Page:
Teachers of LCA are encouraged and facilitated to avail of appropriate continuing professional development on offer by the Second Level Support Service (SLSS). Induction is provided for teachers new to teaching LCA by the coordinator and teachers are then directed to a teacher who has previously taught that specific subject for support. It is recommended that the support for new teachers be enhanced by putting in place a formal in-school induction programme. The core team could be instrumental in putting together a template for this induction.
The majority of teachers of LCA have opted to teach on the programme. Many teachers have taught on the programme for a number of years and there is a good level of expertise available within the team. Information and communication technology (ICT) is used effectively in organising the programme and students have good access to ICT. This was evidenced during the evaluation by the studentsí reports on their tasks. Teachers can access the ICT room if necessary and a number of teachers have a data projector and screen in their classrooms. All classrooms are broadband enabled.
The resources allocated to the LCA coordinator include an office with telephone and storage space including a filing cabinet. In-school management should explore the feasibility of providing a central display area for students work, thus providing a visually stimulating and motivating learning environment and allowing for celebration of studentsí achievement. This would also enhance the profile of the LCA programme in the school.
1.3††††††† Student selection and support
Students are given accurate and appropriate information regarding LCA and are provided with timely support during the decision-making process. This takes place through an open evening for parents, third-year subject teachers and the provision of a brochure on LCA containing frequently asked questions. The LCA coordinator and guidance counsellor are also open to meeting students and their parents on a one-to-one basis if requested. As a result, in almost all instances, appropriate students avail of LCA.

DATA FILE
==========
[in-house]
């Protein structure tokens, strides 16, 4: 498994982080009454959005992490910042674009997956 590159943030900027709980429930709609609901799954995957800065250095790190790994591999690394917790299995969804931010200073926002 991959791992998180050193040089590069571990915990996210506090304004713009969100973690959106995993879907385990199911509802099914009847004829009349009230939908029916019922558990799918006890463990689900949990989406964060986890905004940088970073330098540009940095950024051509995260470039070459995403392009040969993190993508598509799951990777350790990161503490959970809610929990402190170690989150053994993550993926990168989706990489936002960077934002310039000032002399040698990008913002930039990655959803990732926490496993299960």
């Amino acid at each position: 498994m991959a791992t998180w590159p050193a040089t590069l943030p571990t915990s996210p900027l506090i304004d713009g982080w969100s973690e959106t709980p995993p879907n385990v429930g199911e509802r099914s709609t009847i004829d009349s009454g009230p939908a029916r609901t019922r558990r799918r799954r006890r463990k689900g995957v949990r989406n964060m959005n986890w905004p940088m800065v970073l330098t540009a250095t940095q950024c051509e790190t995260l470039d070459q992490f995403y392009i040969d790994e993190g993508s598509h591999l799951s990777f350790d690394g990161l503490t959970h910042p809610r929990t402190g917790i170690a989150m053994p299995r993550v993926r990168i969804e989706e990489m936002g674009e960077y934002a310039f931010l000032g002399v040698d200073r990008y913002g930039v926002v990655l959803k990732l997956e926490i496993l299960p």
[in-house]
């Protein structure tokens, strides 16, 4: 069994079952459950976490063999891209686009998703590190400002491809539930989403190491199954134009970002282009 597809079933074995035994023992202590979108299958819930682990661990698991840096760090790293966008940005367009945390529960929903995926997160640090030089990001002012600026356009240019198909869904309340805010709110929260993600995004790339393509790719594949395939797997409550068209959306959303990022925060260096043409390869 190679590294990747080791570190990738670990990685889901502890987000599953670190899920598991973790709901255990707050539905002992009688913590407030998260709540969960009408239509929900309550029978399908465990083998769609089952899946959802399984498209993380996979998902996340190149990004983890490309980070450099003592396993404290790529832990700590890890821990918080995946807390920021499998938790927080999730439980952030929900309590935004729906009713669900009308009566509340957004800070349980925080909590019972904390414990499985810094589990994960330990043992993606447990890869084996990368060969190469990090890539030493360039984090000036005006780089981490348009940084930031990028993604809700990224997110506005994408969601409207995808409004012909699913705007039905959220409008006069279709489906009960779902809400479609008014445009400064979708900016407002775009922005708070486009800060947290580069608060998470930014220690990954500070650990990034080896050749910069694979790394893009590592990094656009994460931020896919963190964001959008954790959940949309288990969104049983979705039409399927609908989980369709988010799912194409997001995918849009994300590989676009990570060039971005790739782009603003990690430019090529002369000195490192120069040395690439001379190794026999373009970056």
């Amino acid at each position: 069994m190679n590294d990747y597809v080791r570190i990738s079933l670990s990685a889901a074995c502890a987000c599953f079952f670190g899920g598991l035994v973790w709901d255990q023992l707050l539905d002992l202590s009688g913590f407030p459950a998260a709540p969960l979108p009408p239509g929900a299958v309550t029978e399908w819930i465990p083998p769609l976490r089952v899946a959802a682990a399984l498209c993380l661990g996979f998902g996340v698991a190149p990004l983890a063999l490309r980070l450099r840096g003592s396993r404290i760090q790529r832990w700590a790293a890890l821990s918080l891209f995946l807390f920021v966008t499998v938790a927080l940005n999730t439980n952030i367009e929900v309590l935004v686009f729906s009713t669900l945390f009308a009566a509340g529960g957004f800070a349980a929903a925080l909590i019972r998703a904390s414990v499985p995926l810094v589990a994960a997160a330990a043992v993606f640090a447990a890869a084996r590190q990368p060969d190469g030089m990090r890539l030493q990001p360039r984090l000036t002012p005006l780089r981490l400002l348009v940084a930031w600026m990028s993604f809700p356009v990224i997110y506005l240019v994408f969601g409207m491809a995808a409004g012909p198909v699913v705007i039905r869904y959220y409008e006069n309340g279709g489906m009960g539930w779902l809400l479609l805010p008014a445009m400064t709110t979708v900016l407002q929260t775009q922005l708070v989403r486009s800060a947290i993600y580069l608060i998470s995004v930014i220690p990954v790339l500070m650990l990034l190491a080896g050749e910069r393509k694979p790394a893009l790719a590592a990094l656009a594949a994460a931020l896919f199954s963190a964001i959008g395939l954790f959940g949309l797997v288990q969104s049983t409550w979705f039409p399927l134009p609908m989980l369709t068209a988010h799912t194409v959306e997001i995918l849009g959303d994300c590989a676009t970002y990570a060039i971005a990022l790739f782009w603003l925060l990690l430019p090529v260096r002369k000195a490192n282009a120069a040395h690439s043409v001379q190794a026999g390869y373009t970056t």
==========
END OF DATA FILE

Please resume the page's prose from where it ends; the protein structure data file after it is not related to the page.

Support for students is provided through withdrawal where appropriate, the provision of small classes and the availability of a resource teacher on the LCA teaching team. The coordinator, who is also the class tutor for one LCA group, meets the students in his group on a daily basis. The tutor provides support and encouragement to students in areas such as attendance and tasks.
1.4††††††† Home-school links
The HSCL co-ordinator is a regular conduit between the school and the home. He makes regular home visits and runs courses and events around personal development and parenting for parents. The coordinator of LCA reported to be in regular contact with parents regarding student attendance and progress. It is noteworthy that three LCA students have, so far this year, records of full attendance.
Good links have been established with outside agencies, support groups, employers and the local community. This has been achieved through work experience, student tasks and key assignments. A number of tasks completed by students incorporated the enhancement of the studentsí social and personal development, in conjunction with the development of their organisational skills. This is commended.
A range of planning documentation was made available at the time of the evaluation. This included information on the organisation of the programme in the school, details of student attendance, admission to the programme, application forms, information for parents as well as records of meetings and student achievement records. It is recommended that this information be compiled into one cohesive document.
A number of individual written plans were provided. Best practice in individual subject planning was in evidence where the planning folder contained the minutes of subject department meetings, aims and objectives of the module, grouping of students, a list of resources, curriculum content, information on a range of methodologies and exemplar material. Programmes of work were also available for individual modules and best practice was observed where these contained the topics to be covered, the associated learning outcomes linked to appropriate methodologies and modes of assessment. It is recommended that written plans which include programmes of work, be put in place for all subject areas. There is scope for the coordinator, in collaboration with the proposed core team to explore possible formats for the programmes of work and develop a common template for LCA planning. This would further develop the cohesive approach recommended for LCA.
A dedicated time allowance is allocated to the co-ordination of LCA in the school. Resources and facilities, including ICT, are available so that co-ordination duties can be carried out effectively. A good level of collaboration between the LCA coordinator and the teachers of LCA ensures the successful operation of the programme.